Laws That Cover Employment Discrimination Term Paper

Excerpt from Term Paper :

Under the provisions of Title VII, all employers involved in interstate commerce with more than 15 employees are prohibited from discriminating against their employees on the basis of race, color, religion, sex or national origin. Title VII makes it illegal for employers and labor unions to discriminate in relation to hiring, discharging, compensating, or in providing the terms, the conditions, and privileges of employment.

Actions pursued under Title VII are involved a different course of action from those filed under §1981. §1981 actions can be filed directly in the trial court while Title VII actions must first be filed with the Equal Employment Opportunity Commission (EEOC). This is an informal process, initially, and requires that the aggrieved party meet with an EEOC counselor. The counselor will advise the party of his or her alternatives which include traditional counseling or alternative dispute resolution. The injured party will make a determination as to which route he or she wishes to pursue. If such action does not result in a resolution the complaining party has the right to file a formal complaint with the Administrative judge of the EEOC where a hearing will be scheduled. Actions before the Administrative judge are less formal than those in a trial court but decisions by such tribunal are as legally binding as those of the trial court. In the event that one of the parties to the administrative action are displeased with the decision either of them are entitled to a file a civil action in the Federal district court.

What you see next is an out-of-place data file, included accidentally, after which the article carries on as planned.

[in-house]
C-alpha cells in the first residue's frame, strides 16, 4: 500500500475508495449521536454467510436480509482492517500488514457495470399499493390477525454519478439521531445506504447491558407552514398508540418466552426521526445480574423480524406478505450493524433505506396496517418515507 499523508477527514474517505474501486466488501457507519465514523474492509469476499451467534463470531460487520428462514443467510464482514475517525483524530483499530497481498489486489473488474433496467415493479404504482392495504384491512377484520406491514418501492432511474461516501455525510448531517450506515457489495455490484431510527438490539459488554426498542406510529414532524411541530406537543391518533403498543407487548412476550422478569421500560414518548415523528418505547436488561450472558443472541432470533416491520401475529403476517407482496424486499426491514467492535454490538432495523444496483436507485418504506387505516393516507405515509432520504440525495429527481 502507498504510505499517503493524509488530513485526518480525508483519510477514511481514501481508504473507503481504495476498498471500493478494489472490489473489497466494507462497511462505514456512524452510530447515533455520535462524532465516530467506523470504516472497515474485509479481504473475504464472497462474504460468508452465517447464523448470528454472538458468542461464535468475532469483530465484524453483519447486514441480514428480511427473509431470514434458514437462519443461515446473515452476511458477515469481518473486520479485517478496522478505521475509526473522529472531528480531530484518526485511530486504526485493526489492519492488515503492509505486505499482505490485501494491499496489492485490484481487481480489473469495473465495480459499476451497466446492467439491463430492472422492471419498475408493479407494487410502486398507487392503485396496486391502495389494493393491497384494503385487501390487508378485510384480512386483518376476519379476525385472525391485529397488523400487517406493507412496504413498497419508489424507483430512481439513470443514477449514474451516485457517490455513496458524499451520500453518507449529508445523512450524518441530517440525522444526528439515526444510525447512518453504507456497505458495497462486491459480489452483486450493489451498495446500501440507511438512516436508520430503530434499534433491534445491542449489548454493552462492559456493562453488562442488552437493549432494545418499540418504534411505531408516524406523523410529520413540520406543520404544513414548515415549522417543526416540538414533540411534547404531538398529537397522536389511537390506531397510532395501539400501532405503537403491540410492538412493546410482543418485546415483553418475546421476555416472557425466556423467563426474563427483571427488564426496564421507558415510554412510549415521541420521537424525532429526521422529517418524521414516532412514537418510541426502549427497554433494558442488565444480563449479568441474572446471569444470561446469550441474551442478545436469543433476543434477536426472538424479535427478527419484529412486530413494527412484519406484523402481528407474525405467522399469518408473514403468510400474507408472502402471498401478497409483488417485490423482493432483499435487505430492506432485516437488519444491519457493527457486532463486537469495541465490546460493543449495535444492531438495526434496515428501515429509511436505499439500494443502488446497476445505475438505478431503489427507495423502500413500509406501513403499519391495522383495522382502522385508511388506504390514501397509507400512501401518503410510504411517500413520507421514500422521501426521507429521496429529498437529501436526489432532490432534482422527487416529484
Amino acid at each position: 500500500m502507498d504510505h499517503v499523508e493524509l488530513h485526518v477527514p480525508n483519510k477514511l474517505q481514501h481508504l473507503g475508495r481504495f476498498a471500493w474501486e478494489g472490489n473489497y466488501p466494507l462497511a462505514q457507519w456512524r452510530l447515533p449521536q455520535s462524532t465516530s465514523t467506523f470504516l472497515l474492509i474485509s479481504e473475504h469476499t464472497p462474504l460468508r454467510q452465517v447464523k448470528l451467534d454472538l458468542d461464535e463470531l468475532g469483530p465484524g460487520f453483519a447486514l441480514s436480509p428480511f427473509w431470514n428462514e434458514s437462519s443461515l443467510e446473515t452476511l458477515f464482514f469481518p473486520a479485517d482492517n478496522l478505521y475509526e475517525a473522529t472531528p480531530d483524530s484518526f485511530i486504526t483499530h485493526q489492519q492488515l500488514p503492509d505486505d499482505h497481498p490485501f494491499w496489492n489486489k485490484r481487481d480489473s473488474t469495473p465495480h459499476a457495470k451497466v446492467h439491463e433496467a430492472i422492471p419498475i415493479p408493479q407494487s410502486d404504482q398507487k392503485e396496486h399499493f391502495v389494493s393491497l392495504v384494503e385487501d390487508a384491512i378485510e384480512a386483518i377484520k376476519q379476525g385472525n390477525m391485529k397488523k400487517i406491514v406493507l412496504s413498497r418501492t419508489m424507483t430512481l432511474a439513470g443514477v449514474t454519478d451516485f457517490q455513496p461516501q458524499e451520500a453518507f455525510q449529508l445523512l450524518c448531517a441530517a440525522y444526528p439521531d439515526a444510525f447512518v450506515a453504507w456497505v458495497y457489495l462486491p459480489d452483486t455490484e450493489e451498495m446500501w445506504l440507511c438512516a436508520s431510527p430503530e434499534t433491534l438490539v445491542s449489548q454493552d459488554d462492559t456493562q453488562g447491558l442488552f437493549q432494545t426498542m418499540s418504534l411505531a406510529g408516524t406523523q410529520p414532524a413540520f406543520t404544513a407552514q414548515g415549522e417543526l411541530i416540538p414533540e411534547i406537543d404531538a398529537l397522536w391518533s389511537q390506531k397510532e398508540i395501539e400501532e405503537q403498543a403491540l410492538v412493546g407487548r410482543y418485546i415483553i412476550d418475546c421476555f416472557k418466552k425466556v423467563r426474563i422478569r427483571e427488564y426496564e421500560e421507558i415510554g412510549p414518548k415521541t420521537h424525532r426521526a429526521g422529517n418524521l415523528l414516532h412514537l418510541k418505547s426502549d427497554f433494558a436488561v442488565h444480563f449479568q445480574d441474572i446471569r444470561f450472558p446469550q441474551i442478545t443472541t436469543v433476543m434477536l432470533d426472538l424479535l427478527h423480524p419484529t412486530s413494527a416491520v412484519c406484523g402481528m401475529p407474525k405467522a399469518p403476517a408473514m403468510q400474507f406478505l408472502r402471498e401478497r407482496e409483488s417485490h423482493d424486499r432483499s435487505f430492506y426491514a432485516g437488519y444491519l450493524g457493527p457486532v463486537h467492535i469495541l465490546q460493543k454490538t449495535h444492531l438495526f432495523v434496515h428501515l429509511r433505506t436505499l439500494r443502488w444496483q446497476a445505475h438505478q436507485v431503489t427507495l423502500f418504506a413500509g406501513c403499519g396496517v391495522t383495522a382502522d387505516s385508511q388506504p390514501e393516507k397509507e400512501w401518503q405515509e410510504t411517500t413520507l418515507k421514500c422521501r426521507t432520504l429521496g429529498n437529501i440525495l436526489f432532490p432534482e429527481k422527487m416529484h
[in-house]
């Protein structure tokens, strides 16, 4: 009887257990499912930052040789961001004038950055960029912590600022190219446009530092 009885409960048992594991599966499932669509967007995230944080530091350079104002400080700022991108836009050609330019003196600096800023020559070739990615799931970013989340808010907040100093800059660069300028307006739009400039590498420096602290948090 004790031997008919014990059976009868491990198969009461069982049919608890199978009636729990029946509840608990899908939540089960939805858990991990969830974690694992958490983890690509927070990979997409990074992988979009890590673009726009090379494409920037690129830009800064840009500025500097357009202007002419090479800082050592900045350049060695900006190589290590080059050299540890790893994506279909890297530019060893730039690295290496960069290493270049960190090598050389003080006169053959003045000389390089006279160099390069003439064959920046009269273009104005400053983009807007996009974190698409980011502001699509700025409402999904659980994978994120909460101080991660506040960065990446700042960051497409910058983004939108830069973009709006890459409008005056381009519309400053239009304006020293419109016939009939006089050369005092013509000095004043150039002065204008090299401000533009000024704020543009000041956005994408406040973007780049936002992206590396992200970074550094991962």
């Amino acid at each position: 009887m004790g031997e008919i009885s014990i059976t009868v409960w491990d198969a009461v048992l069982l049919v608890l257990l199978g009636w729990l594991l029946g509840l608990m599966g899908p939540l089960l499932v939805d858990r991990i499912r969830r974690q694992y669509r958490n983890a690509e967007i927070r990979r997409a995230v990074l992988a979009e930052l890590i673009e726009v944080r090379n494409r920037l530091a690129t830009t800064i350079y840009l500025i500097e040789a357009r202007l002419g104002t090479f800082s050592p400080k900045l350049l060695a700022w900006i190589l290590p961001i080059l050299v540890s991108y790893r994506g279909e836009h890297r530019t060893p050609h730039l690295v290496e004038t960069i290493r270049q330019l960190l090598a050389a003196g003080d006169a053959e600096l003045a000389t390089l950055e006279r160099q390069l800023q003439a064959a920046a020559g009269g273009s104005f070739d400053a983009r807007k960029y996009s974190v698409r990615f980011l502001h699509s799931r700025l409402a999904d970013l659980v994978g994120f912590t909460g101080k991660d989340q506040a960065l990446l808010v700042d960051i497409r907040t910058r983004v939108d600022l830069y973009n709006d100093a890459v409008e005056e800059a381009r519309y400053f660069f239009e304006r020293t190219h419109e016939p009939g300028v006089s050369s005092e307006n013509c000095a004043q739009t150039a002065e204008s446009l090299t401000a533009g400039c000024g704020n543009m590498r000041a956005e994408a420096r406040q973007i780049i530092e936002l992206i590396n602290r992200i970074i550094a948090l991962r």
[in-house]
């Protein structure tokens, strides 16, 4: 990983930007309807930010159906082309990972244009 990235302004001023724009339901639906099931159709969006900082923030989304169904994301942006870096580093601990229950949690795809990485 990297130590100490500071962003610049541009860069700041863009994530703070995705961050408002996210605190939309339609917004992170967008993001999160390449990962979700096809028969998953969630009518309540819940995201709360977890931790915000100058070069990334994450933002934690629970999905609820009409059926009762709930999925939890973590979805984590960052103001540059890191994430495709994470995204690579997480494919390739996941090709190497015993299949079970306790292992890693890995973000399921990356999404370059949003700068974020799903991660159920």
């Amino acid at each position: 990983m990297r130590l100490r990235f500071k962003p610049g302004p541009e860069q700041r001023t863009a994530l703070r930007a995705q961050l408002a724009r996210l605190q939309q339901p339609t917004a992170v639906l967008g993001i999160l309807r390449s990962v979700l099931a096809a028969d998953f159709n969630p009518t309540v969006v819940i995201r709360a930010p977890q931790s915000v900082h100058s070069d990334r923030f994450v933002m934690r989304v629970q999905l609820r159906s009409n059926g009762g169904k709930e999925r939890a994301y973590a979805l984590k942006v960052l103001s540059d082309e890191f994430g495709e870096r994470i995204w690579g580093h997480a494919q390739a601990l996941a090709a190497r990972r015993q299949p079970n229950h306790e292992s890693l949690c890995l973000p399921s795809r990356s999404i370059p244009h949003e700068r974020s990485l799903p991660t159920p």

Depending on the nature of John's complaint against his employer, his remedies can be quite prolonged and complicated. Although there are available remedies, the process is not an easy one and considerable thought should proceed the decision to ultimately seek such a remedy (Wakefield, 2004).

References

1964 Civil Rights Act. Pub.L. No. 88-352 (1964).

Civil Rights Act of 1886. U.S. Statutes at Large, Vol. 14:27 (1866).

Friedman, J. (2010). Employment Discrimination: Examples & Explanations. Frederick, MD: Aspen Publishers.

U.S. Const. amend. V.

U.S. Const. amend XIV.

Wakefield, S. (2004). The Declining Significance of Race in Federal Civil Rights Law: The Social Structure of Employment Discrimination…

Sources Used in Document:

References

1964 Civil Rights Act. Pub.L. No. 88-352 (1964).

Civil Rights Act of 1886. U.S. Statutes at Large, Vol. 14:27 (1866).

Friedman, J. (2010). Employment Discrimination: Examples & Explanations. Frederick, MD: Aspen Publishers.

U.S. Const. amend. V.

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